You have to set the example — Creating a culture where honest and direct feedback is valued and expected has to start from the top down. A leader that isn’t open to giving and receiving feedback in this manner is going to have a very difficult time creating a culture that values it. “Do what I say, not what I do” is not the mantra of an effective leader.

Many people are not very good at assessing their own performance — Without giving direct feedback to your organization many of your employees are going to really struggle evaluating themselves. Many professionals’ opinion of their performance essentially boils down to “what does my boss think of me?”. Even if you have established metrics and goals it’s often leadership’s opinion that really matters in terms of promotion, raises, and other rewards for good performance.

You don’t want any end-of-year surprises — Managing expectations throughout the year is essential to having successful end-of-year performance conversations with your team. If there are any big surprises that happen during these conversations it’s almost always due to a manager not effectively giving feedback and managing expectations. Honest and direct feedback given on a regular basis is one of the absolute best methods to maximizing performance and having happy employees at the end of the year.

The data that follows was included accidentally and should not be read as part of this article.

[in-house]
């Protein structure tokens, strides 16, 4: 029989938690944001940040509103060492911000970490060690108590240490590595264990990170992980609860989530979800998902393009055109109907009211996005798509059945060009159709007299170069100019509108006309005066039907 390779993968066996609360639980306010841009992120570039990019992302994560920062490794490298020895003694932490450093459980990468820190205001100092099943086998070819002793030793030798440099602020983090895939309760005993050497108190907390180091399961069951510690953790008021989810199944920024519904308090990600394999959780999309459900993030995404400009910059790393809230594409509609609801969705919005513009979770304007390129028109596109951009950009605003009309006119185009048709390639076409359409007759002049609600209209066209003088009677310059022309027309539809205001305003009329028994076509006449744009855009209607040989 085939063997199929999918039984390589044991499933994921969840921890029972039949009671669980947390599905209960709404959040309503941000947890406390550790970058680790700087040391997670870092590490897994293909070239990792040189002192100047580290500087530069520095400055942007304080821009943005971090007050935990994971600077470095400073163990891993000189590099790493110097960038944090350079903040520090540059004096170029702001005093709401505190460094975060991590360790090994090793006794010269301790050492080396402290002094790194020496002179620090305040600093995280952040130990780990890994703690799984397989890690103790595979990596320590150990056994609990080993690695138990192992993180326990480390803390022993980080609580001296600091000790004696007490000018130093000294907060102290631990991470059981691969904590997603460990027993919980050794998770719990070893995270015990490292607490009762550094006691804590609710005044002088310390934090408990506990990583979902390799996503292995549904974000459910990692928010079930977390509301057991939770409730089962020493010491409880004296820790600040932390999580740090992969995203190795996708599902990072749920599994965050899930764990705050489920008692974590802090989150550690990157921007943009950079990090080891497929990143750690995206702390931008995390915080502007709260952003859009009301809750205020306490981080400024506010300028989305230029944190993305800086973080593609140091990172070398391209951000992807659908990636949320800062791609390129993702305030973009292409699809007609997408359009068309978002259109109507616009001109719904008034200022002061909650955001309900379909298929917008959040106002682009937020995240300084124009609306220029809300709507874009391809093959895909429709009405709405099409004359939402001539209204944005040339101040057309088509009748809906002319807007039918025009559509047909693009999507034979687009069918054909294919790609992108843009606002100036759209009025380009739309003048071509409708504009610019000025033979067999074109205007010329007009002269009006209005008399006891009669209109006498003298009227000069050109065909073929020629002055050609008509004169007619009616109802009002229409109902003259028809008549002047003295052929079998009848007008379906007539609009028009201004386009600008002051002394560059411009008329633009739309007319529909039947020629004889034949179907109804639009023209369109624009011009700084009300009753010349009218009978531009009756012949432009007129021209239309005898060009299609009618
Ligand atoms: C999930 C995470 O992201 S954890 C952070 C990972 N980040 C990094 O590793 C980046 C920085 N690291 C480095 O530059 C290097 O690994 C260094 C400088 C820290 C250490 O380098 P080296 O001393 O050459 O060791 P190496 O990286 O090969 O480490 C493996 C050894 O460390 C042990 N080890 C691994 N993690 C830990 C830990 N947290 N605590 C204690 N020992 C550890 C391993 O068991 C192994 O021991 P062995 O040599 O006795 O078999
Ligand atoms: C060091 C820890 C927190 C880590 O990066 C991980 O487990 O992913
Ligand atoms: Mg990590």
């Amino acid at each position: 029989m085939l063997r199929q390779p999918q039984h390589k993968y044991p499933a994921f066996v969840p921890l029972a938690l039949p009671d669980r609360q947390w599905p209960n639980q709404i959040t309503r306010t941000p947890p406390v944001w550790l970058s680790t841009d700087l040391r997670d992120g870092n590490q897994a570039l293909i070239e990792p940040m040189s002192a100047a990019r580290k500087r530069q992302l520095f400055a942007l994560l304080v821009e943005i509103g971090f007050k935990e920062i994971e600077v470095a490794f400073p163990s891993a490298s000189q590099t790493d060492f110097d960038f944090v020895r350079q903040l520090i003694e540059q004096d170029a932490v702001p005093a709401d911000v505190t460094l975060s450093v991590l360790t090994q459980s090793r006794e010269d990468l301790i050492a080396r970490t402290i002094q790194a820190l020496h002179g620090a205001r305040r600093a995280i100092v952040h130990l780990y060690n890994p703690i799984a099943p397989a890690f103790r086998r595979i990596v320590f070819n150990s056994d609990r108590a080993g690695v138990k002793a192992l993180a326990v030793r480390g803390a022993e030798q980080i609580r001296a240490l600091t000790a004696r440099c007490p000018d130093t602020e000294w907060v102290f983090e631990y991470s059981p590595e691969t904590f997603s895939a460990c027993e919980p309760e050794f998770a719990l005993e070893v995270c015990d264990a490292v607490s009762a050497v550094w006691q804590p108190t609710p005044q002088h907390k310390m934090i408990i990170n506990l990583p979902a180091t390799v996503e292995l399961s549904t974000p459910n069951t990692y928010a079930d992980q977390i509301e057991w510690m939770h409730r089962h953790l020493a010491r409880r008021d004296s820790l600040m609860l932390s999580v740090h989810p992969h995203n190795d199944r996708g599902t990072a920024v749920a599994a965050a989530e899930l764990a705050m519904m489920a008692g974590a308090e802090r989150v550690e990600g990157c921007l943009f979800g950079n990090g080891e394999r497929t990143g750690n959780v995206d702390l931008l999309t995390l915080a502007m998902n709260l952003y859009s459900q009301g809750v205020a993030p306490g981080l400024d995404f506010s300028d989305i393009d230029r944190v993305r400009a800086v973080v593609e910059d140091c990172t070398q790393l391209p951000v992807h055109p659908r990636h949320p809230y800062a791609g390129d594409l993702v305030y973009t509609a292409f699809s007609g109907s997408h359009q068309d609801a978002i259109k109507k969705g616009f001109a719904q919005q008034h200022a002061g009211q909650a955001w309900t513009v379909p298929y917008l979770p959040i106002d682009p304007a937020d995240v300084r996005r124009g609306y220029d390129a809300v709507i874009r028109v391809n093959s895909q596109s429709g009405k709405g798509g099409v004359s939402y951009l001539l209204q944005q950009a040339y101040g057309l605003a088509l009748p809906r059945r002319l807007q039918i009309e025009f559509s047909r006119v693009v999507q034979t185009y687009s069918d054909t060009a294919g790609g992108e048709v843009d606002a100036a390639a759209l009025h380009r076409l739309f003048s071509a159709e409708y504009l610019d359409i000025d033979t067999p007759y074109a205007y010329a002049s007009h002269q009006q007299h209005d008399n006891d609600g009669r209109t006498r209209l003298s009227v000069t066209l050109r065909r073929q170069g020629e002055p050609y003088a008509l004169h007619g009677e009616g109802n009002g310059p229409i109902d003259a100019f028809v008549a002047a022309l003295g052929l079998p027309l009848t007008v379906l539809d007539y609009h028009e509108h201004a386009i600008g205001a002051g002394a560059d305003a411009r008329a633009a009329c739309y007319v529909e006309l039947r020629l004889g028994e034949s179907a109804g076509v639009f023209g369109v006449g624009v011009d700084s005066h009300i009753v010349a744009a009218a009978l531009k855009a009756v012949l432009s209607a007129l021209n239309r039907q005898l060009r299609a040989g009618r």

One of the trickiest parts of managing a team is giving honest feedback, in a way that doesn’t come across as too harsh. Can you please share with us five suggestions about how to best give constructive criticism to a remote employee? Kindly share a story or example for each.

Always give feedback over a video conference — It’s much easier to misconstrue how harsh feedback is when you don’t see the face of the person giving the feedback.

Include positives with negatives — If the only feedback you give is negative it’s much more likely to seem overly harsh.

Get their side of the story — Feedback seems more harsh when we don’t agree with it. Be sure to get more context and details about the circumstances of your feedback from your employee. There may be a very good reason you don’t know about.

Be as specific as you can be with examples — Vague feedback isn’t very helpful. You need to be as specific as you can be with what you feel they are doing wrong and how they can improve. The more specific and actionable the better.

Work out a follow up plan with them — Working with your employees on how to address any constructive feedback you’ve given them is critical. Your job isn’t just to spot problems, you are in charge because you can help to solve them.

Can you address how to give constructive feedback over email? If someone is in front of you much of the nuance can be picked up in facial expressions and body language. But not when someone is remote.

How do you prevent the email from sounding too critical or harsh?

Be very specific — When you don’t have the opportunity to go back-and-forth with someone to ensure they understand your feedback you need to be very specific upfront. It may take more time, but you need to ensure that anyone can read what you wrote and understand your specific constructive criticism.